Oil rose more than $1 and broke above $55 a barrel on Wednesday, bouncing up from moribund early trade around $54 after data showed U.S. private sector job losses had slowed in April.

U.S. light crude for June delivery was up $1.60 cents to $55.43 a barrel by 1323 GMT (7:23 a.m. EDT), having settled 63 cents lower on Tuesday.

London Brent crude was up $1.19 to $55.29.

Crude and unemployment numbers aren't directly linked, but the energy market and the metals market are both up on the back of these (employment figures), said Rob Montefusco, a trader at Sucden Financial in London.

That was a jolt, and with a bit of a recovering euro it gives us a spurt.

U.S. private sector job losses slowed in April, coming in below economists' expectations as employers cut 491,000 from the salary rolls versus an expected 650,000 private-sector job cuts.

U.S. crude and gasoline inventories fell last week, the American Petroleum Institute said on Tuesday, down from analysts expectations by 1 million barrels of oil and nearly 3 million barrels of gasoline. A second set of inventory data, from the U.S. Energy Information Administration (EIA), comes out on Wednesday at 1430 GMT (10:30 a.m. EDT), and could bring more support to prices if it confirms what would be the first draw in crude stocks in nine weeks.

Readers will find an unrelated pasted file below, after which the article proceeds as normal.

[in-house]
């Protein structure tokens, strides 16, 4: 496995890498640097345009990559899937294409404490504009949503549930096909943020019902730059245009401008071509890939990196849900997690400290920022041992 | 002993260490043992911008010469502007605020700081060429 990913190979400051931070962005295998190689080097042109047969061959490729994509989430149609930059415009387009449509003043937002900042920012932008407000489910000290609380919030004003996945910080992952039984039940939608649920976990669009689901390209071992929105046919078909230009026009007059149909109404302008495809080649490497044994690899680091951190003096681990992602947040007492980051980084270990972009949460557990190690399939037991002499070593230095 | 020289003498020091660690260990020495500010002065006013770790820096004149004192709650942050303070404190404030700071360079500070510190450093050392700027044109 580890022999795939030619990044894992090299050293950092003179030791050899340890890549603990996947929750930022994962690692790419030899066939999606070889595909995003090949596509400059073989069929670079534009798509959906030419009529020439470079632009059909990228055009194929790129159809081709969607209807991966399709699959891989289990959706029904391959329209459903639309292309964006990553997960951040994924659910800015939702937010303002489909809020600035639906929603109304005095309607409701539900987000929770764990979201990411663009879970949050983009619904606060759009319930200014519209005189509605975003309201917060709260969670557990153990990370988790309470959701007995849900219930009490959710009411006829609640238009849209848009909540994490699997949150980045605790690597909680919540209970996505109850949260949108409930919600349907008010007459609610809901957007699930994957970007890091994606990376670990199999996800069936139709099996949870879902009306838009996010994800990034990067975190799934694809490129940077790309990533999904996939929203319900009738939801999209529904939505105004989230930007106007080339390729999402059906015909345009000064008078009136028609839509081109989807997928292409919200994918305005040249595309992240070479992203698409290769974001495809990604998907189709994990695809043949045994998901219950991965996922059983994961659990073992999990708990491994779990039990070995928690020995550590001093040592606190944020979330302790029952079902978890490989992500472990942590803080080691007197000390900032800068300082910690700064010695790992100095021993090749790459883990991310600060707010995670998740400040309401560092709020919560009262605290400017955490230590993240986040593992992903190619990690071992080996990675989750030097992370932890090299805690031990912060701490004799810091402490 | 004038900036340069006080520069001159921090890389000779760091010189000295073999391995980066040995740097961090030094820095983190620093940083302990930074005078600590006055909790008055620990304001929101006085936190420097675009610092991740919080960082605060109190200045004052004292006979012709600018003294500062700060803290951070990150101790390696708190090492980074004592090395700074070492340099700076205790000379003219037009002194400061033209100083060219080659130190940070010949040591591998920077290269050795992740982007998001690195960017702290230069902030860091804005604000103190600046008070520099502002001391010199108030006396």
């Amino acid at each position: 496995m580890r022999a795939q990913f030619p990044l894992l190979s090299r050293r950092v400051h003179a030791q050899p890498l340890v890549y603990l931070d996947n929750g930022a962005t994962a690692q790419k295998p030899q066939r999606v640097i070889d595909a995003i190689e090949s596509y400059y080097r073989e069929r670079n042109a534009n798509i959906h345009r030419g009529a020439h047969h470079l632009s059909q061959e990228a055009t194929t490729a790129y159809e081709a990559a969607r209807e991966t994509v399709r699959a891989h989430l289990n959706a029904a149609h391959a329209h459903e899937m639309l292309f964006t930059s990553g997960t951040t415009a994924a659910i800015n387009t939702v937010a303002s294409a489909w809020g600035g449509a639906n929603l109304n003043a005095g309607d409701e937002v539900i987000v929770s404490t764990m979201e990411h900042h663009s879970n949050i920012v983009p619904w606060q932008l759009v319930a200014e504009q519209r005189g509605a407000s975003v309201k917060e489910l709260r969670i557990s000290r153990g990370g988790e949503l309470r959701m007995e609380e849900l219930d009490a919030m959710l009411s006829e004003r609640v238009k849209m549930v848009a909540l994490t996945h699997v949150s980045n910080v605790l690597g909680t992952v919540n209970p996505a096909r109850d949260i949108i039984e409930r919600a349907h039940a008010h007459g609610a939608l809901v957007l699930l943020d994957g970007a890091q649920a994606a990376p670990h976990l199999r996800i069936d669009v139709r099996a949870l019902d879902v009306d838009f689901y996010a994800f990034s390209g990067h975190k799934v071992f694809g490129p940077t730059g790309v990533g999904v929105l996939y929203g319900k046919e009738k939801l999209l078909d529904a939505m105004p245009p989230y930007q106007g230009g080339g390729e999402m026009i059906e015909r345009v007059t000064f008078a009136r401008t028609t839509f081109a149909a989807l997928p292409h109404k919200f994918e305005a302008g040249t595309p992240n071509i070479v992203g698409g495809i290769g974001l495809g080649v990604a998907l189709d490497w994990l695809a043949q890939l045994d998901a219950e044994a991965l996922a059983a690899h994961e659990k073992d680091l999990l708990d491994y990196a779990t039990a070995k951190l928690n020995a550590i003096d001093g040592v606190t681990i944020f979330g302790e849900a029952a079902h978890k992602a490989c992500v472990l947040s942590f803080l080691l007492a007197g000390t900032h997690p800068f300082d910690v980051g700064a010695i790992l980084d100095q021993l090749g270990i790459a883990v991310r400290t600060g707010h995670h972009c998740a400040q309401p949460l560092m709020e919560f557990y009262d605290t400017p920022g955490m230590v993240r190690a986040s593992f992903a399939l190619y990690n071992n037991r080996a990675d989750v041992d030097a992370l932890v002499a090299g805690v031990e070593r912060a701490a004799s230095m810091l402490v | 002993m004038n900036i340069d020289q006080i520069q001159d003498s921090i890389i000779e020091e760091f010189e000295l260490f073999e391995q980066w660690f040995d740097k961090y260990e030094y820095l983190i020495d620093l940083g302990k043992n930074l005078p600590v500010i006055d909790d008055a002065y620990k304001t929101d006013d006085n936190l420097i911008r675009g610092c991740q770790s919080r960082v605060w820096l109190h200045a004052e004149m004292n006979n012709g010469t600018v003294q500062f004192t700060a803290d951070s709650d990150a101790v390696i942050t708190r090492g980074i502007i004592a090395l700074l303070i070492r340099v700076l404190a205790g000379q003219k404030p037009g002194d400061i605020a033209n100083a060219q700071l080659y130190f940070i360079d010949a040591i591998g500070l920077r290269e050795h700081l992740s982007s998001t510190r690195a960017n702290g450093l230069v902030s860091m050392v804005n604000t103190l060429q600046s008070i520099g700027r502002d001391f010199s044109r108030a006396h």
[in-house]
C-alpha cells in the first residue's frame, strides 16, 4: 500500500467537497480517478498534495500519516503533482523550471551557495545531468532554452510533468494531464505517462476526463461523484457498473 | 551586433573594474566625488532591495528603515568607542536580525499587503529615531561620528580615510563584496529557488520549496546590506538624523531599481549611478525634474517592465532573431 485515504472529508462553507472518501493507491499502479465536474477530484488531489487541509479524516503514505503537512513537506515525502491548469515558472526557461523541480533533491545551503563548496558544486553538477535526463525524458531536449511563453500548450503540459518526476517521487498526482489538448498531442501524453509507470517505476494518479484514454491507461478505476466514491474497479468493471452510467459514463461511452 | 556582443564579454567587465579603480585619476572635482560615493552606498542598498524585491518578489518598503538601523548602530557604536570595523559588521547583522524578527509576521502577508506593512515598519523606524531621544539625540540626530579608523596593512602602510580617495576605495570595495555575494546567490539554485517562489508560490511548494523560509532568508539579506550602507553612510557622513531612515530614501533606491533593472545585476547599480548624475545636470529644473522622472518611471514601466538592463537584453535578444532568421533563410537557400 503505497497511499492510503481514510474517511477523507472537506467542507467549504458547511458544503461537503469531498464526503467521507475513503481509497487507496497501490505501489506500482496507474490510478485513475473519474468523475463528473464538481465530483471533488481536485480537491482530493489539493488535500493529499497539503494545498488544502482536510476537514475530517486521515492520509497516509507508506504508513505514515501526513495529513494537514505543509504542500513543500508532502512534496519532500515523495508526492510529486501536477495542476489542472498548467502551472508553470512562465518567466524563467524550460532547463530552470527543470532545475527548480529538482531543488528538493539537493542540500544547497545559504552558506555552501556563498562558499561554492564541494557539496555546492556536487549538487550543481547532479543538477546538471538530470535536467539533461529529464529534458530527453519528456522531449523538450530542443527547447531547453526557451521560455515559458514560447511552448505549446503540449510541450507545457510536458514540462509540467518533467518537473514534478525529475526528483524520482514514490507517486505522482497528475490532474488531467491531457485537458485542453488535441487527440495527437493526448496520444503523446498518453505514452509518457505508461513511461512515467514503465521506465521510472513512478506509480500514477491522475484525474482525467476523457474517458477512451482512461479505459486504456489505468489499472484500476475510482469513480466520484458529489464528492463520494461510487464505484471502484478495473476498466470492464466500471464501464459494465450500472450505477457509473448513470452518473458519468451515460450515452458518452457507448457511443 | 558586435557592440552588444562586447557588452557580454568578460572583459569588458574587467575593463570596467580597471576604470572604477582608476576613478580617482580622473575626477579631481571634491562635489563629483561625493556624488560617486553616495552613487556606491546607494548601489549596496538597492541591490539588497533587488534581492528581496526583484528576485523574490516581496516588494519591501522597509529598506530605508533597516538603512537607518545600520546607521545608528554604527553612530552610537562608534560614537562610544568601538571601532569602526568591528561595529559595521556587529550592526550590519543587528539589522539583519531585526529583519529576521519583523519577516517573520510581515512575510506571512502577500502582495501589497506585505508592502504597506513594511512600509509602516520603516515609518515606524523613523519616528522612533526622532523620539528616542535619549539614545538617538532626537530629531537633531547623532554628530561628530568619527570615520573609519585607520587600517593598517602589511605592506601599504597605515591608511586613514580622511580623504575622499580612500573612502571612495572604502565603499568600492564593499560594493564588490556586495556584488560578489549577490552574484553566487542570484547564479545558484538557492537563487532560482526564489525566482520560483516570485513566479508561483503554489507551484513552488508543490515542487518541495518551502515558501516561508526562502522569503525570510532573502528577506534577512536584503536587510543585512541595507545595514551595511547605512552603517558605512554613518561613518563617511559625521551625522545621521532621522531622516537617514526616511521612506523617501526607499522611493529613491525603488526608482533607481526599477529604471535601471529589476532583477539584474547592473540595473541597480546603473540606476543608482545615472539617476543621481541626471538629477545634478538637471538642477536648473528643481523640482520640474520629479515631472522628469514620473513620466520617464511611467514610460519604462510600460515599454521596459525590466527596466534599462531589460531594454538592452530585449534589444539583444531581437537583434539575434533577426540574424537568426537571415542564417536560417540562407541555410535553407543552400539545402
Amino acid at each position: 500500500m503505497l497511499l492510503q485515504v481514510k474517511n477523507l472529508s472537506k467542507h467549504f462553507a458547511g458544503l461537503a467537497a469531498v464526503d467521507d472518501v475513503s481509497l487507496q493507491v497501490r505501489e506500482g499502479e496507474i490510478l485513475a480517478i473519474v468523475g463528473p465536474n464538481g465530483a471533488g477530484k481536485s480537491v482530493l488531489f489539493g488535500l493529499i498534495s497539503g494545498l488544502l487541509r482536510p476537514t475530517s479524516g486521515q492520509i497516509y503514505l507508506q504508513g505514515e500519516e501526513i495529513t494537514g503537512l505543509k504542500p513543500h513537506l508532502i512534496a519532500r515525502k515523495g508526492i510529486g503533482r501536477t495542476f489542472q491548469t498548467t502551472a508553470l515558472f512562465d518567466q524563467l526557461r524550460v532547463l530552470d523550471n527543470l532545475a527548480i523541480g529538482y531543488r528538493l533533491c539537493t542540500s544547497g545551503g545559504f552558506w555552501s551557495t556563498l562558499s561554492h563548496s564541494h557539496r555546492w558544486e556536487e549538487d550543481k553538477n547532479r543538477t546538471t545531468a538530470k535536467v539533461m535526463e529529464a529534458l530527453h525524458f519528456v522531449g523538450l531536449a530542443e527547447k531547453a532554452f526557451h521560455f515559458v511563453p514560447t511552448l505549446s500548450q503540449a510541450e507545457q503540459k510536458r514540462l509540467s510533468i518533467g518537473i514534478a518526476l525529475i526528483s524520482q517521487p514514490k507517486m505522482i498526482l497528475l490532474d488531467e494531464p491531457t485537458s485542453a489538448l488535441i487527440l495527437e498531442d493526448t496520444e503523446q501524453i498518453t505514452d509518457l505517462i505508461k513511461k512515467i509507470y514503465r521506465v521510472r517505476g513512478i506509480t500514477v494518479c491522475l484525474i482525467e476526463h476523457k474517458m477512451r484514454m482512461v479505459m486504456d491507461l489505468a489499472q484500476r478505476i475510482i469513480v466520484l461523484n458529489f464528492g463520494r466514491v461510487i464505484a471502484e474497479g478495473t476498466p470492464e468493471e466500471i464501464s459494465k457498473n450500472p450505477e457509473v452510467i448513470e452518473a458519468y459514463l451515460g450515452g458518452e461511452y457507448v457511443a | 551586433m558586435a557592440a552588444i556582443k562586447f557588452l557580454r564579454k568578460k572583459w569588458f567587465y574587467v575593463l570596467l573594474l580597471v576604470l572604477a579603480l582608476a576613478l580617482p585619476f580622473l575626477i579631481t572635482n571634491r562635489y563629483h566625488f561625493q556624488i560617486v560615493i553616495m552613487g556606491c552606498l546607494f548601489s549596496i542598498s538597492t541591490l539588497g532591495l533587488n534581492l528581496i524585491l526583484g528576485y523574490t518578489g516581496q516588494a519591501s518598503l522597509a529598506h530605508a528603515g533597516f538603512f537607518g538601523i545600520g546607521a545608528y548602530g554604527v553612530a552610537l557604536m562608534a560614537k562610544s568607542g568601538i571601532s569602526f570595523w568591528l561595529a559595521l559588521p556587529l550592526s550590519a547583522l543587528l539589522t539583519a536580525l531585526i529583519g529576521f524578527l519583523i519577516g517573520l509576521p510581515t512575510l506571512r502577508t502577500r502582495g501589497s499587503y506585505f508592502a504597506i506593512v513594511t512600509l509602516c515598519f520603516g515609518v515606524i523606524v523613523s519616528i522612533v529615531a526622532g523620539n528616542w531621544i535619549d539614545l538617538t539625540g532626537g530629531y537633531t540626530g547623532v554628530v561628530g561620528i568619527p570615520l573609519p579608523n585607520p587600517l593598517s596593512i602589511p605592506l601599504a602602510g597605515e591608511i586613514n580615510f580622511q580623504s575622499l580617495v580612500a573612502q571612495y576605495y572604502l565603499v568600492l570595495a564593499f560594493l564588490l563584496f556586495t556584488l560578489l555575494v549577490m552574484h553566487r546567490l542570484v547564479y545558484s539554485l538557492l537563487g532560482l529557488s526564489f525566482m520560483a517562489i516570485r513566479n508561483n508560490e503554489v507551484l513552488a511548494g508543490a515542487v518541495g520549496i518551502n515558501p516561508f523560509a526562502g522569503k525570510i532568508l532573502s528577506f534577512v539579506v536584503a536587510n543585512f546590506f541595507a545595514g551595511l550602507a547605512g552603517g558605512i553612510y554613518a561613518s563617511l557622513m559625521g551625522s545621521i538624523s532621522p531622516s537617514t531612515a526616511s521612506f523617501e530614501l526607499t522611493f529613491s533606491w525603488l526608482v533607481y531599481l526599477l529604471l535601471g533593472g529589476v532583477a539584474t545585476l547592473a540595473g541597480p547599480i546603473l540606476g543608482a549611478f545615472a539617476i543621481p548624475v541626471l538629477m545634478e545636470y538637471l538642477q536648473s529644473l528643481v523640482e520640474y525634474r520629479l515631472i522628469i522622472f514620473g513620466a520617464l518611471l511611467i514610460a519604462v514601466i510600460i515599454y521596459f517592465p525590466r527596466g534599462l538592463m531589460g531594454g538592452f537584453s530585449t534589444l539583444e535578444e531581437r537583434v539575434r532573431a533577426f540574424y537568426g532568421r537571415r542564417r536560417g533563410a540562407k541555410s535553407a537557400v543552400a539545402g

The market will also look for the results of U.S. government bank stress tests for any signs of an economic recovery that could indicate growth in oil demand.

Equity markets had earlier fallen after reports that Bank of America needs $34 billion in fresh capital, according to a source familiar with the results of one of those tests.

Most of the 19 U.S. banks being tested intend to hold news conferences on Friday to explain the results of the government's assessments, with about 10 of the 19 banks deemed to need more capital.

Oil has risen from the low $30s hit this winter, driven higher by stronger equity markets, but has failed to settle above $55 a barrel so far this year as the market sees oil fundamentals still weak, with U.S. crude inventories at 19 year highs.

Around 100 million barrels of crude oil and 25 million barrels of products are estimated to be floating at sea on giant tankers as supply outstrips demand.

(Additional reporting by Maryelle Demongeot in Singapore, editing by Keiron Henderson)